Detecting gravitational waves has always required a huge effort and involved tremendous costs. Is it worth it?
I would say yes, without a doubt! The first detection of gravitational waves in 2015 was a beautiful signal in its own right. One of my friends even had the signal tattooed onto his arm. But the important thing is that we’re experiencing the start of an entirely new field of astronomy – one unlike anything we’ve seen before. It’s also worth remembering that relative to other Big Science projects, the cost of the Laser Interferometer Gravitational-Wave Observatory, or LIGO, is quite modest. The International Thermonuclear Experimental Reactor (ITER) and the Large Hadron Collider (LHC), for example, cost over ten billion dollars each. LIGO only cost 1.2 billion dollars, spread over almost 30 years.
So what do we get for those 1.2 billion dollars?
We can now start to use gravitational waves to probe high-energy physics regimes that we’ve never had access to before, such as mergers of black holes or neutron stars. And when you combine that with electromagnetic observations of the universe to create multi-messenger astronomy, the science becomes even richer.
What do you hope to learn from this research?
There’s a lot of science to be gained from examining the collisions of neutron stars. The pressures and densities of these events are far beyond what we can achieve on Earth. Gravitational waves give us a laboratory to explore physics beyond anything we could hope to achieve on our own planet. Of course, we still want to explore binary black hole systems and their population in the universe. And the question we’re asking ourselves is whether there are dark matter candidates lurking in our gravitational wave signals. Could we be on the verge of discovering something completely unexpected? Something beyond anything we’ve imagined?
What do you mean by that?
It seems to be a universal law in science that brand-new technologies inevitably bring new surprises in terms of our understanding of the universe. And it’s a relatively safe bet to say that gravitational waves are going to reveal plenty of surprises, both big and small. We’ve barely scratched the surface yet.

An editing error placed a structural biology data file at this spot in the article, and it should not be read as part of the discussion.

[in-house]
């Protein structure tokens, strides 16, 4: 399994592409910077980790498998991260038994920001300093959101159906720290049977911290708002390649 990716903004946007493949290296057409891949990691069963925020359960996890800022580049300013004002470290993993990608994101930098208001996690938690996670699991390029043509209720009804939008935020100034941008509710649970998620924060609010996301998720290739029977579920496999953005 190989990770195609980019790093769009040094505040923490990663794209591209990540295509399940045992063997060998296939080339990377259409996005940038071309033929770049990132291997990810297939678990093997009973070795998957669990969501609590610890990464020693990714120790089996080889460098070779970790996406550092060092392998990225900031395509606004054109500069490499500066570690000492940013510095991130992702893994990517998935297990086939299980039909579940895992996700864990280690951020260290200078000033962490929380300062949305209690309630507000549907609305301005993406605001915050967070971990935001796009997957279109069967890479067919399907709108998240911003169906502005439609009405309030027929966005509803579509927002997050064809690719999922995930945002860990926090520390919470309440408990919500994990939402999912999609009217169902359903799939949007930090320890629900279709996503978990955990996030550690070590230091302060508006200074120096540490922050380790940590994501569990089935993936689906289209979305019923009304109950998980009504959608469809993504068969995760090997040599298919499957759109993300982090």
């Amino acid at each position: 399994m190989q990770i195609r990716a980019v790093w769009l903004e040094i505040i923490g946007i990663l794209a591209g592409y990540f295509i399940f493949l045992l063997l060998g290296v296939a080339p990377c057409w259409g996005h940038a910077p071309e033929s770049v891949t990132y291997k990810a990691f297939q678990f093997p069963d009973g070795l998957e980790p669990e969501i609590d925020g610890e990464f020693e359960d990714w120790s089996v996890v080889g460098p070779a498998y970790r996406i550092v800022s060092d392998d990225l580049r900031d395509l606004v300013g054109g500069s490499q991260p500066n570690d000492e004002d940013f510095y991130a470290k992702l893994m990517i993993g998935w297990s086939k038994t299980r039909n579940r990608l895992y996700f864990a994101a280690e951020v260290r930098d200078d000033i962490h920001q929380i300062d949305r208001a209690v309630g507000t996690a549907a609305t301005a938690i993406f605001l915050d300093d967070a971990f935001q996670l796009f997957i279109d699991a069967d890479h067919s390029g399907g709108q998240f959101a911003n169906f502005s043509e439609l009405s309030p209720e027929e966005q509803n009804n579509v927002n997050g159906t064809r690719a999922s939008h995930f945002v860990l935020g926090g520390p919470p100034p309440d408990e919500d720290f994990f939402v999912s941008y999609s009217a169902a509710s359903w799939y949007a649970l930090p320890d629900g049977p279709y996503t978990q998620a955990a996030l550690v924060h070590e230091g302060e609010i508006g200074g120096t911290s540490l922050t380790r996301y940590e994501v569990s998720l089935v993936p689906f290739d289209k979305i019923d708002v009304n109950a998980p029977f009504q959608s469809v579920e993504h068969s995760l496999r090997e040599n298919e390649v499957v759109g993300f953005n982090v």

In 2017 you detected gravitational waves from a merger of neutron stars 130 million light years away. Can you describe how it feels to arrive at work one day and suddenly experience something like that?
“Sudden” is exactly the right way to describe it. There’s no warning. You think you’re having a normal day and then “bang!” – suddenly there’s a signal alert. On that day, I had just arrived at the office. I made myself a coffee and planned, as usual, to check our event database which is normally just a long list of glitches. But suddenly my colleague rushed in and said there was something totally new in there. The signal was at least 20 seconds long – very different to anything we had seen before. At the same time, satellites had detected a large burst of gamma rays. We were all on a massive high for the next 24 hours, but then the news got even better: Our electromagnetic telescope partners had used our rough localization and found the exact source in the sky – a bright new object that hadn’t been there days beforehand. Seventy telescopes turned to look at that object – all because of our signal! It was an exhilarating feeling.
When you look at the curves on your monitor, how do you know what you’re actually seeing? The observation of gravitational waves is such an indirect science. Doesn’t that make you uneasy?